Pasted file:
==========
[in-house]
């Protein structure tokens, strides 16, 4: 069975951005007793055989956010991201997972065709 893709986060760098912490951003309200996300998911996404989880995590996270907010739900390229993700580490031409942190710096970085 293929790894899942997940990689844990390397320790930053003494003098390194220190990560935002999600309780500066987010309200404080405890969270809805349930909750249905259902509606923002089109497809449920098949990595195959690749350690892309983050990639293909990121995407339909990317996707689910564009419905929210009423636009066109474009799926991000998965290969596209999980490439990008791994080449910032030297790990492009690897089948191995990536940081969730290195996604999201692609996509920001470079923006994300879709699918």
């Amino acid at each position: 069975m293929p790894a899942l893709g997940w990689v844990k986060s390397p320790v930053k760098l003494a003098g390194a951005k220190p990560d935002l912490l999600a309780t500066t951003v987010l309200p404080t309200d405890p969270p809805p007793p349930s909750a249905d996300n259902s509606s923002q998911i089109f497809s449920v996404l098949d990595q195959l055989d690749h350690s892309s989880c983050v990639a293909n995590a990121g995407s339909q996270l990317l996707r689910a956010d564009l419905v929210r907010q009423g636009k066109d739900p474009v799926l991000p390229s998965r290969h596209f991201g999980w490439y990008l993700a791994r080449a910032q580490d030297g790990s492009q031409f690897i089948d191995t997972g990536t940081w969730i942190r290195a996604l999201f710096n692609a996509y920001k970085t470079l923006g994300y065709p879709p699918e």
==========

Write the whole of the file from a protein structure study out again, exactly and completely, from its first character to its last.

[in-house]
């Protein structure tokens, strides 16, 4: 069975951005007793055989956010991201997972065709 893709986060760098912490951003309200996300998911996404989880995590996270907010739900390229993700580490031409942190710096970085 293929790894899942997940990689844990390397320790930053003494003098390194220190990560935002999600309780500066987010309200404080405890969270809805349930909750249905259902509606923002089109497809449920098949990595195959690749350690892309983050990639293909990121995407339909990317996707689910564009419905929210009423636009066109474009799926991000998965290969596209999980490439990008791994080449910032030297790990492009690897089948191995990536940081969730290195996604999201692609996509920001470079923006994300879709699918």
């Amino acid at each position: 069975m293929p790894a899942l893709g997940w990689v844990k986060s390397p320790v930053k760098l003494a003098g390194a951005k220190p990560d935002l912490l999600a309780t500066t951003v987010l309200p404080t309200d405890p969270p809805p007793p349930s909750a249905d996300n259902s509606s923002q998911i089109f497809s449920v996404l098949d990595q195959l055989d690749h350690s892309s989880c983050v990639a293909n995590a990121g995407s339909q996270l990317l996707r689910a956010d564009l419905v929210r907010q009423g636009k066109d739900p474009v799926l991000p390229s998965r290969h596209f991201g999980w490439y990008l993700a791994r080449a910032q580490d030297g790990s492009q031409f690897i089948d191995t997972g990536t940081w969730i942190r290195a996604l999201f710096n692609a996509y920001k970085t470079l923006g994300y065709p879709p699918e």